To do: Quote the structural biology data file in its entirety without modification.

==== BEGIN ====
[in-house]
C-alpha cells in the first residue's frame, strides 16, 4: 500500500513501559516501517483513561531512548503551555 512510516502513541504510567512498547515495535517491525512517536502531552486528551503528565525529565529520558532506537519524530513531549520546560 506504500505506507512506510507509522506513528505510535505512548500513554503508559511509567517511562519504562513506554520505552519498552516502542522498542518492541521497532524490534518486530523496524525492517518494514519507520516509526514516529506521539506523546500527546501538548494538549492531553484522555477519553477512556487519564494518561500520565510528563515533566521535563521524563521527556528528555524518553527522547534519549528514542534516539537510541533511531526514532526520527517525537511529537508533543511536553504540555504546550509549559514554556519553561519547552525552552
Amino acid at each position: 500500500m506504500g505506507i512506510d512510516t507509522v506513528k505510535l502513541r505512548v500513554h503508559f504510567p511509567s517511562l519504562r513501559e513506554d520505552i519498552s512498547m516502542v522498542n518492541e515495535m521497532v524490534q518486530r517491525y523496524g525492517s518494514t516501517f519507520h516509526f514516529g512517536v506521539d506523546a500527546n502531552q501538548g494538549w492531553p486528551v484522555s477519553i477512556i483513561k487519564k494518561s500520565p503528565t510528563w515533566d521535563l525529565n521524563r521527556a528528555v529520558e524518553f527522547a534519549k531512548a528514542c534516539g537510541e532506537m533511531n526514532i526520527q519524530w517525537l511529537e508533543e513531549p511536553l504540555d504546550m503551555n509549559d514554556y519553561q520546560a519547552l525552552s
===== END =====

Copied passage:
[in-house]
C-alpha cells in the first residue's frame, strides 16, 4: 500500500513501559516501517483513561531512548503551555 512510516502513541504510567512498547515495535517491525512517536502531552486528551503528565525529565529520558532506537519524530513531549520546560 506504500505506507512506510507509522506513528505510535505512548500513554503508559511509567517511562519504562513506554520505552519498552516502542522498542518492541521497532524490534518486530523496524525492517518494514519507520516509526514516529506521539506523546500527546501538548494538549492531553484522555477519553477512556487519564494518561500520565510528563515533566521535563521524563521527556528528555524518553527522547534519549528514542534516539537510541533511531526514532526520527517525537511529537508533543511536553504540555504546550509549559514554556519553561519547552525552552
Amino acid at each position: 500500500m506504500g505506507i512506510d512510516t507509522v506513528k505510535l502513541r505512548v500513554h503508559f504510567p511509567s517511562l519504562r513501559e513506554d520505552i519498552s512498547m516502542v522498542n518492541e515495535m521497532v524490534q518486530r517491525y523496524g525492517s518494514t516501517f519507520h516509526f514516529g512517536v506521539d506523546a500527546n502531552q501538548g494538549w492531553p486528551v484522555s477519553i477512556i483513561k487519564k494518561s500520565p503528565t510528563w515533566d521535563l525529565n521524563r521527556a528528555v529520558e524518553f527522547a534519549k531512548a528514542c534516539g537510541e532506537m533511531n526514532i526520527q519524530w517525537l511529537e508533543e513531549p511536553l504540555d504546550m503551555n509549559d514554556y519553561q520546560a519547552l525552552s